Watching Good Night, and Good Luck is like seeing the pages of Life magazine, circa 1954, come to life on the screen. George Clooney's original and powerful vision of Edward R. Murrow's confrontation with Senator Joe McCarthy is a work of art. We tend to remember historical events in the light of the visual representations of those events. As the communist witch-hunts unfolded on grainy kinescope television, and on the pages of Life and Look, they burned lasting images into the public mind. We remember them through the pictures.
Clooney, who has enjoyed spectacular mainstream success on television and in the movies, takes a chance here. Shooting in black and white, he illuminates a short period in the anti-communist hysteria that lasted from the end of World War II through the early 1950s. Democratic countries everywhere had a rational and well-reasoned fear of international communism. Dictators like Stalin and Mao were paranoid murderers. Education in those benighted nations descended into loathsome propaganda. Religions were ruthlessly suppressed. Anyone who dissented or tried to escape faced imprisonment, torture and death. It was hard to overstate the evils of communism.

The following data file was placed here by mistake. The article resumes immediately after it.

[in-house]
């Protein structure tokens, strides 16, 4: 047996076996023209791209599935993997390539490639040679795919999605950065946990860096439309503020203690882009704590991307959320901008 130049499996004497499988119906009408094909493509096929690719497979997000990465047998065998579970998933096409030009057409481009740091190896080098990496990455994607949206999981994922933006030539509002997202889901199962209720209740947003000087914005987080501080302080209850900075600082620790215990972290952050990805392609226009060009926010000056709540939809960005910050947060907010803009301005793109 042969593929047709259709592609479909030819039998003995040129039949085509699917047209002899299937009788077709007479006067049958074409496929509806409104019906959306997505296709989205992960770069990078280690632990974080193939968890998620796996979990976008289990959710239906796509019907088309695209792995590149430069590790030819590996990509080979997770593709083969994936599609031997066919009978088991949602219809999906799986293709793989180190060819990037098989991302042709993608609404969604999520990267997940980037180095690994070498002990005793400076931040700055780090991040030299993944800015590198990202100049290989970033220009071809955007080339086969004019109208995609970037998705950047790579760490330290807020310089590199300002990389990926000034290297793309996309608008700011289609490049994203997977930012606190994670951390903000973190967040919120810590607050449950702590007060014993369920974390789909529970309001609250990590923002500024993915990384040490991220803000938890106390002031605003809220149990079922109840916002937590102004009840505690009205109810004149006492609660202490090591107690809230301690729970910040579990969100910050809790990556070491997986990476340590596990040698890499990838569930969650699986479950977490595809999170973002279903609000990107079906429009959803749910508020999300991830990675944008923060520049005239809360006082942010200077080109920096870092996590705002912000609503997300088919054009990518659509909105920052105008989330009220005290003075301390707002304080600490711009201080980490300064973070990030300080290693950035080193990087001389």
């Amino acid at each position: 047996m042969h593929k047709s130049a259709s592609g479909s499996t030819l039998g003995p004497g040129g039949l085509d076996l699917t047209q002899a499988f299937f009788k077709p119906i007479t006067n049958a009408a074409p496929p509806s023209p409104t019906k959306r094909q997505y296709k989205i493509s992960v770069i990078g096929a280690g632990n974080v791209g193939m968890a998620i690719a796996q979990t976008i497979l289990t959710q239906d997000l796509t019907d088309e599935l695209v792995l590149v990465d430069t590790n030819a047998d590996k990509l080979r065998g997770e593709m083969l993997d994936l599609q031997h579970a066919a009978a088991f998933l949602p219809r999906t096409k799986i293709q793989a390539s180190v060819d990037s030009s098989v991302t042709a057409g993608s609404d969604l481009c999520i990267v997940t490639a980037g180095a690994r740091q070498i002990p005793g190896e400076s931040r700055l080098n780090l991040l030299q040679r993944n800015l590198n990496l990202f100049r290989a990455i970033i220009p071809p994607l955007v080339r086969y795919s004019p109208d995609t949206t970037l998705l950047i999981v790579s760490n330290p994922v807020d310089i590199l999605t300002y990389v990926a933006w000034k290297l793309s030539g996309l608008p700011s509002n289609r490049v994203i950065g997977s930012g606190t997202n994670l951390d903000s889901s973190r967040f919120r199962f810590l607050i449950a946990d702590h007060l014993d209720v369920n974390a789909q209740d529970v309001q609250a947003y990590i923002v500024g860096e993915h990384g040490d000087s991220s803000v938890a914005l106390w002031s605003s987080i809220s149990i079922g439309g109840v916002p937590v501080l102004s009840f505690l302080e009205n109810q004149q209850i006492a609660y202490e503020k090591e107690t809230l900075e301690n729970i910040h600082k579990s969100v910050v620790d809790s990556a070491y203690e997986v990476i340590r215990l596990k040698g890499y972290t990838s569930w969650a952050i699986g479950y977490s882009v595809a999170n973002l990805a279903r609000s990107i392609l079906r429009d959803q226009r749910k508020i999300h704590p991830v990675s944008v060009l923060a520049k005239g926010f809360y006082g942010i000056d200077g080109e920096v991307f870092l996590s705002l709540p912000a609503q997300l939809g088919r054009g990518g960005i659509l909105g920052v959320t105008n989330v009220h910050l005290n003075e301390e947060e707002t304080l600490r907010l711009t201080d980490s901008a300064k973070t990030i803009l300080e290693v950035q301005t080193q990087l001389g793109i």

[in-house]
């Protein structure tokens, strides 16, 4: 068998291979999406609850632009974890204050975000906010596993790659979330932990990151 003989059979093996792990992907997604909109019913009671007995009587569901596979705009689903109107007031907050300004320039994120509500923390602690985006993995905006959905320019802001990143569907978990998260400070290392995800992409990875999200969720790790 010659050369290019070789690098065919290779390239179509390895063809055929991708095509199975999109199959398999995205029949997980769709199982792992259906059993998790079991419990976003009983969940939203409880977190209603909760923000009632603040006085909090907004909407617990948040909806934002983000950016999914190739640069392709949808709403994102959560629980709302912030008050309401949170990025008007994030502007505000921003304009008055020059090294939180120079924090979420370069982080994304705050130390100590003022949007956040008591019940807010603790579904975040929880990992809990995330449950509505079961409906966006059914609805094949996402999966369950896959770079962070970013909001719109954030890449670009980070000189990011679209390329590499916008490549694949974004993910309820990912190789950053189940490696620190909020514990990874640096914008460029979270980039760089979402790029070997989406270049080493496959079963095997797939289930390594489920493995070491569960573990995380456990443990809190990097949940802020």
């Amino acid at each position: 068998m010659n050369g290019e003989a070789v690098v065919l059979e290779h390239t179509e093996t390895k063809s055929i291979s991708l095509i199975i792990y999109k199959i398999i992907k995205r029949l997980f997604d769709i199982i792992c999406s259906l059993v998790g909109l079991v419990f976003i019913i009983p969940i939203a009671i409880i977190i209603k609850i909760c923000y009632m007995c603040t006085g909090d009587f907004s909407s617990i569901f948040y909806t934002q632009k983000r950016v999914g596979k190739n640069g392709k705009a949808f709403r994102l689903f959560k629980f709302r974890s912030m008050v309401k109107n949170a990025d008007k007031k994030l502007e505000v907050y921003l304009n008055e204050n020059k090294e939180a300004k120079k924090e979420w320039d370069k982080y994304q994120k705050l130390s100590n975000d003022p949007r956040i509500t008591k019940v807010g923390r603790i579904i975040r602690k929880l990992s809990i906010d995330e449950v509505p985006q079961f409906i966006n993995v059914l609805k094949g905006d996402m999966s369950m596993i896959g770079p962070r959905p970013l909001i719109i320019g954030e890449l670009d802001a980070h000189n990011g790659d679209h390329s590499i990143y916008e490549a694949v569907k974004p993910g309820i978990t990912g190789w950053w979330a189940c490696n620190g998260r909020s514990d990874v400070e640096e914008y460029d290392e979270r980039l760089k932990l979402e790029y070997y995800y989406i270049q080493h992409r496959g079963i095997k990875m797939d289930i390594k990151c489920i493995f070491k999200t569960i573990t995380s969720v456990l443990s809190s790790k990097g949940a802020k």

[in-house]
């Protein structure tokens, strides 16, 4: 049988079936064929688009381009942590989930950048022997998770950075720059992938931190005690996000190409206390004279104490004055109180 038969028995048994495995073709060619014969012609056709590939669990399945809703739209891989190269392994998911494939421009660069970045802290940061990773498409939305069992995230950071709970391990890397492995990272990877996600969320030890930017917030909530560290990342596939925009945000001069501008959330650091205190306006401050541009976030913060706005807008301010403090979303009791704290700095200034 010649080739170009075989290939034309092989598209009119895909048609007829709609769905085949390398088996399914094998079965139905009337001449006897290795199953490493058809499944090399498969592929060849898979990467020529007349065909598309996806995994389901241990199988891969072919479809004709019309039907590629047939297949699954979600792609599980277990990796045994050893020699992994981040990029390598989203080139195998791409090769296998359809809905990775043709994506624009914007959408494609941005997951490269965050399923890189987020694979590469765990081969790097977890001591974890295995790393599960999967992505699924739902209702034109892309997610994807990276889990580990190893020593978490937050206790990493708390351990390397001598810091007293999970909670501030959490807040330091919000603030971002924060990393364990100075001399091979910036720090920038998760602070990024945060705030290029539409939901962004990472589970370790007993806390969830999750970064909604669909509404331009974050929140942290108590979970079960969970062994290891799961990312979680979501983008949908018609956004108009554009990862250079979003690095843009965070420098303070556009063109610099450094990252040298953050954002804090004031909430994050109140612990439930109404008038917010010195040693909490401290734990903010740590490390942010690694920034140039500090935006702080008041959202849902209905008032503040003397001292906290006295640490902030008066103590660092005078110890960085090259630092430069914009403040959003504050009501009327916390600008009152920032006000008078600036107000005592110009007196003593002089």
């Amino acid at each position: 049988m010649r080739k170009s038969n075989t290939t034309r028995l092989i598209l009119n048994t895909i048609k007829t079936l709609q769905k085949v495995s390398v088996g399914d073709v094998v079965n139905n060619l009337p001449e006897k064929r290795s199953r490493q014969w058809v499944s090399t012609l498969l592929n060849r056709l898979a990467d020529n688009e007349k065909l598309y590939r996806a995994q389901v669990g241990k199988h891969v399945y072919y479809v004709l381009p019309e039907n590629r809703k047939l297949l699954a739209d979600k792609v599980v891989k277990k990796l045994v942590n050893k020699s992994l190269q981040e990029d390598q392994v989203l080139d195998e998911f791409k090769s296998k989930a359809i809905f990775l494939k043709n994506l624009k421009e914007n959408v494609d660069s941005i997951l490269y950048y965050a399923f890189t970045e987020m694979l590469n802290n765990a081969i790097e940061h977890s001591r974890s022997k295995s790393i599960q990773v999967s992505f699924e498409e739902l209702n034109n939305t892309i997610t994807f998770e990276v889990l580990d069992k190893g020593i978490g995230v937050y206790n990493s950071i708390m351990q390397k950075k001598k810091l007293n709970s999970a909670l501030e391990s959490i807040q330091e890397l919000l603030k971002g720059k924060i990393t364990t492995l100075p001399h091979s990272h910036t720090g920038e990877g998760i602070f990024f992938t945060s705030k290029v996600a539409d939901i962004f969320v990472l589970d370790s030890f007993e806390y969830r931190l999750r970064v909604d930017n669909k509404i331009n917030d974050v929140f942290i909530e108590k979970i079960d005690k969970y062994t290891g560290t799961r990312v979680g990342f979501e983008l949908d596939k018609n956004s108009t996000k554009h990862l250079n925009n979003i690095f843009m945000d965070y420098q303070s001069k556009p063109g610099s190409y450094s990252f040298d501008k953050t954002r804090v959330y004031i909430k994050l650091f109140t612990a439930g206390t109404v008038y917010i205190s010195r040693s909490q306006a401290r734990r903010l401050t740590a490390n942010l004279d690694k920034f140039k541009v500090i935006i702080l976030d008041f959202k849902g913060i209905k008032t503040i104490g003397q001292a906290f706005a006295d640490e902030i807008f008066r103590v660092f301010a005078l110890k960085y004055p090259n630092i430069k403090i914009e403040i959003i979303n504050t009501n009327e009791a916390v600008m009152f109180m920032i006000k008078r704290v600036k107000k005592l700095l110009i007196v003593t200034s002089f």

Nonetheless, that's like saying a fear of the Devil justified the burning, garroting and hanging of supposed witches in the Middle Ages. A real fear, distorted by political opportunism, diminishes the public's trust in government and actually opens the door to the very influences that it seeks to repress. Such was the case with Joe McCarthy, whose reckless attacks led to public paranoia and steered the nation toward abandonment of the rule of law and diminished constitutional rights. Good Night, and Good Luck captures the fear and suspicion of the times ...1
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Good Night, and Good Luck
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